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The importance of high-quality content in Scopus

 by Rachel McCullough

Maintaining the integrity of Scopus and its high-quality, curated content is of paramount importance to us. Scopus is vigilant in identifying and discontinuing journals that are, or have become, predatory.

Nature recently published an article based on research looking into predatory publishing using Beall’s list as a definition for predatory journals. Beall’s list has not been maintained since 2017.

This article is based on a study from 2017 which we were aware of. Therefore, in 2017 the Scopus Content Selection and Advisory Board (CSAB) immediately re-evaluated all Beall’s list journals in Scopus and discontinued the underperforming journals. This was part of our ongoing journal re-evaluation program.

Any research that helps shine a light on predatory journals is welcome. Poor-quality and predatory journals are a threat to the integrity of science.

Scopus has an acclaimed, independent and transparent selection process to determine which journals are indexed on its platform; it has an independent Content Selection & Advisory Board, made up of world-leading experts in their fields; and rigorous re-evaluation mechanisms which identify outlier and underperforming journals. These initiatives help us ensure that only the most reliable scientific articles and content are available in Scopus.

Determining if a journal is predatory or not is complex and requires a detailed review based on various considerations. This position statement explains how Scopus identifies and re-evaluates predatory journals.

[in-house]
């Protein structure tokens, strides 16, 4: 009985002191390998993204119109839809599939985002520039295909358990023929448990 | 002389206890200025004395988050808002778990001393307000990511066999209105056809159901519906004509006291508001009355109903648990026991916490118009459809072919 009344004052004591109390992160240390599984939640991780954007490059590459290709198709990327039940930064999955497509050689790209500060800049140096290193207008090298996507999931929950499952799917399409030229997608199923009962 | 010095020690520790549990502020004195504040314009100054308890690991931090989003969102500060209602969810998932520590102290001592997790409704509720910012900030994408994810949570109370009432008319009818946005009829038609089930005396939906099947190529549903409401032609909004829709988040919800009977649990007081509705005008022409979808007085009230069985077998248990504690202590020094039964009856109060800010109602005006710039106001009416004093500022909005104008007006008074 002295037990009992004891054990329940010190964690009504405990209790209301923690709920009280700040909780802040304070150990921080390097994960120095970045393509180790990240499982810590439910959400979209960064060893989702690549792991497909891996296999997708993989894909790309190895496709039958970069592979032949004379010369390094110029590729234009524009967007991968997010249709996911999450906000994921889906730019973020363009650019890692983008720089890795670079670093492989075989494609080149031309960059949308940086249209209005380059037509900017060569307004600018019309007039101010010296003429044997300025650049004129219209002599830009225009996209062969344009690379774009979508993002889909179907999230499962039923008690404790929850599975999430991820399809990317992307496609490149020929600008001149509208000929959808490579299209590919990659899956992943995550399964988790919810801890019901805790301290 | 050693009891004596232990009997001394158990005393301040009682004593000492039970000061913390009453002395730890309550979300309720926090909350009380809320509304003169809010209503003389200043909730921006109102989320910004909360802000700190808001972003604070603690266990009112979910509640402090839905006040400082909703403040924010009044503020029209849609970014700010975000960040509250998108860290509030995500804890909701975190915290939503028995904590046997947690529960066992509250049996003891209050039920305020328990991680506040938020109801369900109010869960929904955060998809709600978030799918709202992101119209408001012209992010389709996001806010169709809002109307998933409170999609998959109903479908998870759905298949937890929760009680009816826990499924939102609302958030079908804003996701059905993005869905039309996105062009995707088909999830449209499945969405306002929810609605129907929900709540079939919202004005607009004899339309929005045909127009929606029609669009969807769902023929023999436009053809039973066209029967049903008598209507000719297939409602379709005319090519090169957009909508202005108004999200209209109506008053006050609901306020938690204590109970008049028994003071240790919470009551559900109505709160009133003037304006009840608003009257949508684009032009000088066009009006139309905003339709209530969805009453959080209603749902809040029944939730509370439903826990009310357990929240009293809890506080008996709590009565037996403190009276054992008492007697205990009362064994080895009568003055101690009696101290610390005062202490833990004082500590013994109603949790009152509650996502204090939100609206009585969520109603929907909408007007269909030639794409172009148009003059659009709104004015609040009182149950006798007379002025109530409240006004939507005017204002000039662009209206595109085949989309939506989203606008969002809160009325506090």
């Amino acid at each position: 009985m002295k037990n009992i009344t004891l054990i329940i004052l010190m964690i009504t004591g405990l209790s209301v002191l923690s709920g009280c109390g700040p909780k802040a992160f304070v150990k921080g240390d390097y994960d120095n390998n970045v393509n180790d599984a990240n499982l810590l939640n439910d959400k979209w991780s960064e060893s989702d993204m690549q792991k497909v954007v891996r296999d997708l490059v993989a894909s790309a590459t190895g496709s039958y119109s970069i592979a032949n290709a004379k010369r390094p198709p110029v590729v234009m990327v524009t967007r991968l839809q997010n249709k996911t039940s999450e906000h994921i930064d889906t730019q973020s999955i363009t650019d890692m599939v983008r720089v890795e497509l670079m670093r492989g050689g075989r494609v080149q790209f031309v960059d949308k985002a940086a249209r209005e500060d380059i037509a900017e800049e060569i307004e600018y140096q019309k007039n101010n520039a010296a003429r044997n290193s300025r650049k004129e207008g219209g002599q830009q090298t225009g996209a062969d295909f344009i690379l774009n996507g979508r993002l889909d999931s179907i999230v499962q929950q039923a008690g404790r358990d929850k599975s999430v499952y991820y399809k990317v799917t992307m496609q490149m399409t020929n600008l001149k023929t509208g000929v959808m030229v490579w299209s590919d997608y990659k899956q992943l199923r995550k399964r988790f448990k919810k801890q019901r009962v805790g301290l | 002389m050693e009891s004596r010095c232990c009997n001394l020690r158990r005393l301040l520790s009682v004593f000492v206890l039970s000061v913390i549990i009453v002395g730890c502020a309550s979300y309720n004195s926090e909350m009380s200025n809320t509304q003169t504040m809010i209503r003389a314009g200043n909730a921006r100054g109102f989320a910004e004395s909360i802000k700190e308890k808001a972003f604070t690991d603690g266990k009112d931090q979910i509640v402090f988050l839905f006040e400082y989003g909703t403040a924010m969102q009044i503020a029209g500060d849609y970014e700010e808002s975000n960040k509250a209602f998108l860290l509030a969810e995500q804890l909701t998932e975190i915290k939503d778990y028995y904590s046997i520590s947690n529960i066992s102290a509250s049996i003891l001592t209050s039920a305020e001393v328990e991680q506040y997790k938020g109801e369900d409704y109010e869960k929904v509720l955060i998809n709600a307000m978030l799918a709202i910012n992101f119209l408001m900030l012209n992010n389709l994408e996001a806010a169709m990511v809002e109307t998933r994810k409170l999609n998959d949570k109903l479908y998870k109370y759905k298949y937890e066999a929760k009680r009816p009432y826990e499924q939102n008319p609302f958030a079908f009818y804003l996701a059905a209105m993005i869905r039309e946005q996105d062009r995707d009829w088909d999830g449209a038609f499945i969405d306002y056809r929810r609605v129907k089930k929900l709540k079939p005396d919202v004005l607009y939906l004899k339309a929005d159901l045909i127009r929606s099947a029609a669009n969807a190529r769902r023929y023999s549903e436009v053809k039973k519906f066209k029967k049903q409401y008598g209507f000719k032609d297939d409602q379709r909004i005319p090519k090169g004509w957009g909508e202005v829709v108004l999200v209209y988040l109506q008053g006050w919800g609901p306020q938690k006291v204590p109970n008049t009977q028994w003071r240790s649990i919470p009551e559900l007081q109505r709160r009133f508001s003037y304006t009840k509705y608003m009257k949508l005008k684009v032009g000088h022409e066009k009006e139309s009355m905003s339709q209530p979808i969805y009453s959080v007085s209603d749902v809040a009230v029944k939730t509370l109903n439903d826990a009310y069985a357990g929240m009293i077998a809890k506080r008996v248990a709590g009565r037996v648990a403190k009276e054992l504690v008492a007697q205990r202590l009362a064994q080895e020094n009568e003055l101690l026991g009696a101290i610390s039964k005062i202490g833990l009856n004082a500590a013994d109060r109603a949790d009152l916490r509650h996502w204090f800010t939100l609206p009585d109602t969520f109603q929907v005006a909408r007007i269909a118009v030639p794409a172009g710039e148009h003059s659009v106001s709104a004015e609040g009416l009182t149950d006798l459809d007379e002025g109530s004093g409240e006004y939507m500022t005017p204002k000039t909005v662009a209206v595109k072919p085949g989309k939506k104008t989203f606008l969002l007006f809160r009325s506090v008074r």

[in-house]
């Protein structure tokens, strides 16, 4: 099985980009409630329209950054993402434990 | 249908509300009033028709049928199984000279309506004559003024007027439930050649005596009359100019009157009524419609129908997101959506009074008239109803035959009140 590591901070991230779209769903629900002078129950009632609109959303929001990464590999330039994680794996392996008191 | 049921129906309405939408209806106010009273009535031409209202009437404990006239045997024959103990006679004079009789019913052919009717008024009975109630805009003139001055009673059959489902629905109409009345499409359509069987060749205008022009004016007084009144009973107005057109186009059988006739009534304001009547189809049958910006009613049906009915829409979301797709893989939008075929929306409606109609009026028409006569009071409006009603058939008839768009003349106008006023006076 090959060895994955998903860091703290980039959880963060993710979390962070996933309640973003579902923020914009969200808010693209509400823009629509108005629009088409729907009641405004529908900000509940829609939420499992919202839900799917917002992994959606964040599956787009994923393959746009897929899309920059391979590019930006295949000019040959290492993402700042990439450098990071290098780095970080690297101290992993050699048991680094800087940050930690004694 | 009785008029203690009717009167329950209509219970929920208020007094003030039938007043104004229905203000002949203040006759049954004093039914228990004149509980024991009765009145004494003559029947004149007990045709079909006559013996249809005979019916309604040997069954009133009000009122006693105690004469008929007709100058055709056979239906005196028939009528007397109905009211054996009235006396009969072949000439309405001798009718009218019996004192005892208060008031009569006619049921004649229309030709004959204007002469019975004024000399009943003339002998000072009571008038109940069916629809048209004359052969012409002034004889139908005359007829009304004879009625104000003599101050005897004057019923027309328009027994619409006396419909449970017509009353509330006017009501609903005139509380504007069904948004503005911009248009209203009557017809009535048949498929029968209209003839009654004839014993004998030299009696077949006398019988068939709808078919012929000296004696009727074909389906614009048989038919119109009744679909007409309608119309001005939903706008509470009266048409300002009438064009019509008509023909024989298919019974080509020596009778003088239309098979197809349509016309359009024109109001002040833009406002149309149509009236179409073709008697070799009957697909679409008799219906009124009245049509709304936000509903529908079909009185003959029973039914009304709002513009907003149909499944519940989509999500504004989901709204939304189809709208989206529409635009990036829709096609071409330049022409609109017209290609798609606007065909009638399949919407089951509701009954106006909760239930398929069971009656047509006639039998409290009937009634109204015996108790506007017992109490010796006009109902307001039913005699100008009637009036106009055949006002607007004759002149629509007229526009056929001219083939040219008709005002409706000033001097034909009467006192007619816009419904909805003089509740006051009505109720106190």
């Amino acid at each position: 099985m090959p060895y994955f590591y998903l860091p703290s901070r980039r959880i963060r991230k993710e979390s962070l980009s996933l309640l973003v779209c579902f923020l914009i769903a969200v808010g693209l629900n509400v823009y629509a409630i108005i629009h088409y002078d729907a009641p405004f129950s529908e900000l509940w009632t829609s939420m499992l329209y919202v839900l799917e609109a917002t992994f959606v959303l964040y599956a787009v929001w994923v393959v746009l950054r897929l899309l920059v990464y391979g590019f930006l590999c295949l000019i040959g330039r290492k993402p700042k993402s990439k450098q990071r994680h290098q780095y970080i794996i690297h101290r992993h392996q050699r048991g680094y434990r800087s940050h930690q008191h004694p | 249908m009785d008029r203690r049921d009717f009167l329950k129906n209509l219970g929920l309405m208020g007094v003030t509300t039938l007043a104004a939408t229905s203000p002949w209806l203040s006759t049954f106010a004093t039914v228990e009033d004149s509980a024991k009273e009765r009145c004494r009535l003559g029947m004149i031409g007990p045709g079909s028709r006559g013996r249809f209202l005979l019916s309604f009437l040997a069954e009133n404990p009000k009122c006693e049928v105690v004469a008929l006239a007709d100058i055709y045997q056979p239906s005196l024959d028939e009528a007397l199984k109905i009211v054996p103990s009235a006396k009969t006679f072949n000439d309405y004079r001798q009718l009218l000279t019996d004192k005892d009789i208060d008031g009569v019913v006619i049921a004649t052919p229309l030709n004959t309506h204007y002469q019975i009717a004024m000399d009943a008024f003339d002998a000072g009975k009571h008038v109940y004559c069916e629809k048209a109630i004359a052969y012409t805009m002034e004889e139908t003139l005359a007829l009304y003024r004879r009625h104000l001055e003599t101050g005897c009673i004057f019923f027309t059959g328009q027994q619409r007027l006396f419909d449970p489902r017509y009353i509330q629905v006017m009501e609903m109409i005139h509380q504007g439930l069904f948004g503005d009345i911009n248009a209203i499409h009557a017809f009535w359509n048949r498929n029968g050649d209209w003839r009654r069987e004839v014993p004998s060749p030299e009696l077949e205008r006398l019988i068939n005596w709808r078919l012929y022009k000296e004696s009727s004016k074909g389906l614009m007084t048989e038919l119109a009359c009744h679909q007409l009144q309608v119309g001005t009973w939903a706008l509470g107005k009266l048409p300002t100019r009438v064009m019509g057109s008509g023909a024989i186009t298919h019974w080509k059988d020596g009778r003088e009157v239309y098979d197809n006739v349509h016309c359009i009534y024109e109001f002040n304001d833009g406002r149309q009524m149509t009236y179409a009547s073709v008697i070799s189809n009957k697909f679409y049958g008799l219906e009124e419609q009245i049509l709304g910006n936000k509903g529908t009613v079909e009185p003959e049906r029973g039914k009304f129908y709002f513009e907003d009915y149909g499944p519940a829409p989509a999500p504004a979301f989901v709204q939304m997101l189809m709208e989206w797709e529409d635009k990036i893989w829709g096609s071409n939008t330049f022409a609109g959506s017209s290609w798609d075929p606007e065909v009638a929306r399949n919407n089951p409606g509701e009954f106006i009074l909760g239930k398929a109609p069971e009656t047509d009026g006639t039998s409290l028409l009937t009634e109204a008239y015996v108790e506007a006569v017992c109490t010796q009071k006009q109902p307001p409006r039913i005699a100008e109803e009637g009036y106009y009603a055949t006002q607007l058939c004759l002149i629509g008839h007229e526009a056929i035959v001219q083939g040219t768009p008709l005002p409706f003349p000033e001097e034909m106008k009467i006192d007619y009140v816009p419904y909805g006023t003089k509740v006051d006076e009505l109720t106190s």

Of all titles that have been flagged for re-evaluation on Scopus because of publication practice concerns (including those journals listed by Beall), the decision has been made to stop covering 65% of them. When the decision is made to discontinue covering a journal, the content that is already in Scopus remains and going forward no more new articles will be included. We provide a complete overview of which titles have been discontinued, and the last content indexed on the platform from each, on the Scopus info site (navigate to the section “Title Re-evaluation”). 

Our customers want access to the most up-to-date and highest quality interdisciplinary content out there. Scopus has a clearly stated selection policy and an internationally acclaimed board of selection experts so you can be sure that what you see on Scopus meets your high standards. We hope this gives you a sense of the level of scrutiny and focus on authority that is the hallmark of Scopus.

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